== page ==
Early to bed?
Tina Pentland: News Editor
What does “bedtime” mean? Is it a truly restful time—for children and their parents—or is it a time of restlessness and unease? Without a doubt some parents of young children struggle nightly with their offspring at bedtime and, for them, “bedtime” is more like nightmare time. Empirical evidence that irregular bedtimes and disturbed sleep patterns in early childhood can cause behavioural problems throughout childhood, and beyond, may provide some future comfort. Indeed, findings from a longitudinal study undertaken by researchers at University College, London, funded by the International Centre for Lifecourse Studies in Society and Health, indicate that this is the case—in particular, that, in order to promote mental and physical health throughout one’s life, good sleep habits should be instilled at an early age.
For children who do not enjoy regular bedtimes and a truly restful sleep (and their parents too), the good news coming from this study is that the negative effects are reversible—always assuming bad sleep habits are replaced with good ones, of course.
As Yvonne Kelly, the lead author of the study has observed, the absence of good sleep habits and regular bedtimes can induce symptoms similar to jetlag, which are clearly detrimental to children’s healthy development. “We know that early child development has profound influences on health and wellbeing across the life course”, she says. Because causal links between poor, disrupted, and irregular sleep patterns in non-clinical contexts, and behavioural problems in early childhood and adolescence have so far been difficult to prove, the study was designed specifically to investigate the following research questions: Are (disrupted) bedtime schedules associated with behavioural problems? Do the problems build up over time? And can changes in bedtime schedules be linked to changes in behaviour?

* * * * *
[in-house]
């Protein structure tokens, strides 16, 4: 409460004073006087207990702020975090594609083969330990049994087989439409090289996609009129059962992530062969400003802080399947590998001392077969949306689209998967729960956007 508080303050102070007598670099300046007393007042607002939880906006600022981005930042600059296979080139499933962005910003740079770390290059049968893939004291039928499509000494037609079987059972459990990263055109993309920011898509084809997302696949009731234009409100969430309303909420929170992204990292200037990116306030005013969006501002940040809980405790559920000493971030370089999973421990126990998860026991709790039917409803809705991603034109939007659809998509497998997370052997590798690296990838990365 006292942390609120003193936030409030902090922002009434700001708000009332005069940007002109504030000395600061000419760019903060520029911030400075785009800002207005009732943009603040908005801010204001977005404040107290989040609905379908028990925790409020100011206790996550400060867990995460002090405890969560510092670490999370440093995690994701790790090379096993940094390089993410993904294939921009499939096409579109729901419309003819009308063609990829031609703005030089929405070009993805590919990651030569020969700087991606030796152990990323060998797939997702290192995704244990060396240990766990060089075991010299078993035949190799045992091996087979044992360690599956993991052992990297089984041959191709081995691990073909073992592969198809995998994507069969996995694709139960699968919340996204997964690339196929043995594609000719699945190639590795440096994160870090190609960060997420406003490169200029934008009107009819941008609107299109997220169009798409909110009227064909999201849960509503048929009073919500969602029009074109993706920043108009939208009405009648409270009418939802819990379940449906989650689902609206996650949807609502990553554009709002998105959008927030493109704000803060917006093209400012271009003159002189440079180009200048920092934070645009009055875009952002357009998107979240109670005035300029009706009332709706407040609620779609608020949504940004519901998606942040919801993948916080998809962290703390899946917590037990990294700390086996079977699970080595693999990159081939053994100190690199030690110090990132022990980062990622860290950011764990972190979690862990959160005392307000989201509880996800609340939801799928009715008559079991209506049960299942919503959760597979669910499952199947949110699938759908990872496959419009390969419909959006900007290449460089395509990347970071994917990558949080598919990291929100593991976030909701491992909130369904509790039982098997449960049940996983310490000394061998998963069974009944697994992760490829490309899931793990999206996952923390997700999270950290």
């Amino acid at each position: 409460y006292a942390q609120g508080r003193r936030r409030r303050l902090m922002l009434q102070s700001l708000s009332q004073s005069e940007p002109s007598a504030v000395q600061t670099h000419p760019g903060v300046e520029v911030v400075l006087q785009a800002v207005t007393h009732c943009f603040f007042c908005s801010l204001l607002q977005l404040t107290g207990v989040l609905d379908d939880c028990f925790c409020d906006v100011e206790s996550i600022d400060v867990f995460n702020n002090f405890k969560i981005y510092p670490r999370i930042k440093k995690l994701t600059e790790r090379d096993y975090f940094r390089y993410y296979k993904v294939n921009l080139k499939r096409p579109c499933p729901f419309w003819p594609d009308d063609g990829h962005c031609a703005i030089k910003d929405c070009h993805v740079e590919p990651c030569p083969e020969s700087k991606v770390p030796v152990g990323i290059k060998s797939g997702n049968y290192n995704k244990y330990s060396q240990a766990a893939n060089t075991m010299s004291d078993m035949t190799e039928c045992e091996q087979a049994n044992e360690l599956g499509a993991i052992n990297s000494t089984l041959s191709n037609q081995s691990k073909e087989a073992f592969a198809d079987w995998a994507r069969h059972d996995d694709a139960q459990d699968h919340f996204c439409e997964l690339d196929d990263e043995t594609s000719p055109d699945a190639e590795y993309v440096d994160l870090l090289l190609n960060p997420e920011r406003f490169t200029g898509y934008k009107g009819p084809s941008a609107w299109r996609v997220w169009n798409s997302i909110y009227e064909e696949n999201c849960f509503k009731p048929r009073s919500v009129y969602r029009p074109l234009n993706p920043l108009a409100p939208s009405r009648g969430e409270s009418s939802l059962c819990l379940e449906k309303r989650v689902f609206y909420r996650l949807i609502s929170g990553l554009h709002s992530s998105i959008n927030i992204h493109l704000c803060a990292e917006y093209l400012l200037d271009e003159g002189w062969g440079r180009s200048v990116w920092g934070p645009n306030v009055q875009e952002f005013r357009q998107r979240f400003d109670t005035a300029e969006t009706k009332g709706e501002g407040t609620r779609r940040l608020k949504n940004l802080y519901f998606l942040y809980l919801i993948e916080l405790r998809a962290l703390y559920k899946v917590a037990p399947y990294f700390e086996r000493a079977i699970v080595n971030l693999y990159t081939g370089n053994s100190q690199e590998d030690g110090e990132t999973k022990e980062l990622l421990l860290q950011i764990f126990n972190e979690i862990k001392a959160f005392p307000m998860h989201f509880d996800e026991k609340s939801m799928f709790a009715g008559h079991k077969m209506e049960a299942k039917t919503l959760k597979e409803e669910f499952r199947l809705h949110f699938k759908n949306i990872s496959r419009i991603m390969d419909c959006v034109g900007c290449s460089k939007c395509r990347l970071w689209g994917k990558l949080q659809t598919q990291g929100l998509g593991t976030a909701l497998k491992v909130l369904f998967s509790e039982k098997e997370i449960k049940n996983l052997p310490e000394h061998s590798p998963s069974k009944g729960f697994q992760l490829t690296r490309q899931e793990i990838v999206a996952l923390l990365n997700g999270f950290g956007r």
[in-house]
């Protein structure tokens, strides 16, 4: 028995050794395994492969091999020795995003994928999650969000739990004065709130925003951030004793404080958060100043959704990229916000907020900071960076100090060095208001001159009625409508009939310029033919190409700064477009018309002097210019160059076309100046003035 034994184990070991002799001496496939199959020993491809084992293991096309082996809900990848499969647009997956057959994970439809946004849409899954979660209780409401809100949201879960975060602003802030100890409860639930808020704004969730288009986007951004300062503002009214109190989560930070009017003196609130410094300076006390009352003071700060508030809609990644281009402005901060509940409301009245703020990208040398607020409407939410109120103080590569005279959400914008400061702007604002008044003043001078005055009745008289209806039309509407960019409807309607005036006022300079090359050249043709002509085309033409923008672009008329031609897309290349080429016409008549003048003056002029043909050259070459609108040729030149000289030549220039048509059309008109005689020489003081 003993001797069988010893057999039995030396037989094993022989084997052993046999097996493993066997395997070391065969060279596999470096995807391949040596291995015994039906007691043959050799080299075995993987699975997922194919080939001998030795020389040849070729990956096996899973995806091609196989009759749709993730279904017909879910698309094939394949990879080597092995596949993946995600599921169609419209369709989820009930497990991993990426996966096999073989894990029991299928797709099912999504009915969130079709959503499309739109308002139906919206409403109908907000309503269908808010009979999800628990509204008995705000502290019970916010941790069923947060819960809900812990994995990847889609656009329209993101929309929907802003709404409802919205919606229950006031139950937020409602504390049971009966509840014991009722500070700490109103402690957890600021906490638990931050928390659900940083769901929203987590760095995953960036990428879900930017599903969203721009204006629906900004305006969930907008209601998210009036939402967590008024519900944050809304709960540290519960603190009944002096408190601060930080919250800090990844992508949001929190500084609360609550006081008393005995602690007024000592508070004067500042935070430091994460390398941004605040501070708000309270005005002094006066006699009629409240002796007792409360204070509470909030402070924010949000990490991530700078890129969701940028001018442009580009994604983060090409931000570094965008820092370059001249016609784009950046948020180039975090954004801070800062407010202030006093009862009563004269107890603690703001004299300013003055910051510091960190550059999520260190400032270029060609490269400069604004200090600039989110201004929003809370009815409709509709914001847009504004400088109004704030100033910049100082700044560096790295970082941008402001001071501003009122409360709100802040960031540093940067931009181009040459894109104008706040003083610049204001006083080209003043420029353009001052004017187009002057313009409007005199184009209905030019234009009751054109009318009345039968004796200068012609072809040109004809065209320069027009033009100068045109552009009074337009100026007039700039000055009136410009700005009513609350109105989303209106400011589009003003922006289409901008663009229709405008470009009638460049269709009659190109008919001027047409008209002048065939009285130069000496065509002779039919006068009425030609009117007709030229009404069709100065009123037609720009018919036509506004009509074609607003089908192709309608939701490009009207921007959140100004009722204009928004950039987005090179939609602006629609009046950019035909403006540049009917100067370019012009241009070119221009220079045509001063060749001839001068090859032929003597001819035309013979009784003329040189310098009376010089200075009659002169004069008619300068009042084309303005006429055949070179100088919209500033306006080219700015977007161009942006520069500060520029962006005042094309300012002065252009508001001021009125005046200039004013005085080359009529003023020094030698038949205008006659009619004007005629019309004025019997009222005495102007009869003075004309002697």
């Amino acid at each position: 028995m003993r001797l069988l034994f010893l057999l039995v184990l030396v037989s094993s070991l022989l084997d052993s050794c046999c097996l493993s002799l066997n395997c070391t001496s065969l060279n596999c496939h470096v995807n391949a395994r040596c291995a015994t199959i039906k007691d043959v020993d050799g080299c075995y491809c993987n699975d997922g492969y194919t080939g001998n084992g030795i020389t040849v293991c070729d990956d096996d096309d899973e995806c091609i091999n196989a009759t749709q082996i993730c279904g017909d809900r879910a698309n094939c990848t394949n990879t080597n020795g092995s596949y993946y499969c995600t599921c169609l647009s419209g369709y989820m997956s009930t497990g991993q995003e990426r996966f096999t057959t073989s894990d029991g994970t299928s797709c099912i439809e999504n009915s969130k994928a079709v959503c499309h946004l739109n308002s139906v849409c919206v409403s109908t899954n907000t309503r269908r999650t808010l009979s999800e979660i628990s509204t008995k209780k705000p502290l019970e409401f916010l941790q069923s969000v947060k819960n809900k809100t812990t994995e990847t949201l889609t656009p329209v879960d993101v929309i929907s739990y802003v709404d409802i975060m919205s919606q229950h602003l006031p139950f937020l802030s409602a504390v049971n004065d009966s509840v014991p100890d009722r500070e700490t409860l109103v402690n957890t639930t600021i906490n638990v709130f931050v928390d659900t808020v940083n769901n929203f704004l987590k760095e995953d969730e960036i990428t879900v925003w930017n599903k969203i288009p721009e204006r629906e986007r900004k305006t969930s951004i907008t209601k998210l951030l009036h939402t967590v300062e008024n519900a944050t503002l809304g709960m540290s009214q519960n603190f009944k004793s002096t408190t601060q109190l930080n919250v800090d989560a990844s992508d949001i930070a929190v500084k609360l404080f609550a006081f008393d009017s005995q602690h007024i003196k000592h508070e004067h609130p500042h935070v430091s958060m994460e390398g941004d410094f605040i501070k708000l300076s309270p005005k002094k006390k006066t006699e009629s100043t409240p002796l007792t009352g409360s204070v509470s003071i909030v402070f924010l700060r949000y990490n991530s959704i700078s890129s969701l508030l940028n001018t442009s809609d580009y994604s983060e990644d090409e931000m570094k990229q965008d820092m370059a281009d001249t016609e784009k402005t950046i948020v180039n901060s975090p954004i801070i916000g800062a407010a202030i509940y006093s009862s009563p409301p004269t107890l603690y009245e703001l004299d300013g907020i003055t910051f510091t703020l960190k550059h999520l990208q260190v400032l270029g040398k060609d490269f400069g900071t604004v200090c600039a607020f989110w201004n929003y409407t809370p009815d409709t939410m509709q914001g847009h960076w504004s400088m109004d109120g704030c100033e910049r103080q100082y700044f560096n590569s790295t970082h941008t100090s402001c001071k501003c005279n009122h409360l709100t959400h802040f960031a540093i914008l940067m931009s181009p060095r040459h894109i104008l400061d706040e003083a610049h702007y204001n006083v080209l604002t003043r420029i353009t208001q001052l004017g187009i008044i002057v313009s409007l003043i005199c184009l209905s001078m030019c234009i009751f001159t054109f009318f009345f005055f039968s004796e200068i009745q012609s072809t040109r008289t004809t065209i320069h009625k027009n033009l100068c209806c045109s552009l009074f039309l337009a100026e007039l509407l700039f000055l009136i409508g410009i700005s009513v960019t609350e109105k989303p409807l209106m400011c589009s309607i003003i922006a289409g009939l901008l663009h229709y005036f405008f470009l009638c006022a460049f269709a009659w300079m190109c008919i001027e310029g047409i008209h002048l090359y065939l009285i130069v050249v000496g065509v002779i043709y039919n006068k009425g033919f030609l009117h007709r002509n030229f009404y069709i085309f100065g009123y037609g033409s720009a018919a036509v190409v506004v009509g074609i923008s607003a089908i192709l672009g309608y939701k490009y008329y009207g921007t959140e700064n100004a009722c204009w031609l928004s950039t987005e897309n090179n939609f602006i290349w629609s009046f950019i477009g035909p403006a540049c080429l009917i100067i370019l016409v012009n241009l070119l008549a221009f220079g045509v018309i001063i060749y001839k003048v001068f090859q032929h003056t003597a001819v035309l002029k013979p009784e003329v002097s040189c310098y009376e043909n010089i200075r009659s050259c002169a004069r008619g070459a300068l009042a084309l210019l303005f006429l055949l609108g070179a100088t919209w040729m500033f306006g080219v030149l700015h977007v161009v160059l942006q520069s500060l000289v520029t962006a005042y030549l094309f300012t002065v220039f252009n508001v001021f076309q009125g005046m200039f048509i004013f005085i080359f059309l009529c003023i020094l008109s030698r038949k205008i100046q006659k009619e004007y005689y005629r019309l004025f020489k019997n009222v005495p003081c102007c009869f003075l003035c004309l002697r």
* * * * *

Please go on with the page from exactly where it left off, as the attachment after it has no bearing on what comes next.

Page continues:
The data for the study, published in the Journal Pediatrics, came from the Millennium Cohort Study (UK), and was used to analyse the bedtime and sleep habits of more than 10,000 children at ages three, five, and seven. Additional data included in the analysis were behavioural scores provided by the children’s parents and their teachers. The strong finding was that children with irregular bedtimes had significantly more behavioural difficulties—for example, hyperactivity, difficulties with peer relationships, and emotional problems. Moreover, the children’s behavioural problems, and the associated behavioural scores, worsened significantly over time if regular bedtimes were not introduced, or changes made to sleep schedules. On the other hand, if regular bedtime schedules were introduced, and sleep habits improved, the behavioural difficulties lessened.
Support for this finding (if any is needed) comes from an additional finding that the behavioural scores of older children in the study, those aged between five and seven, whose bedtime schedules changed in the opposite direction (that is, from regular to irregular), actually worsened. An unfortunate further twist in the study’s findings is a link between irregular bedtimes and social disadvantage. The strong message here is that early intervention is imperative, both to reverse the negative effects of irregular bedtimes and to prevent them impacting in later life.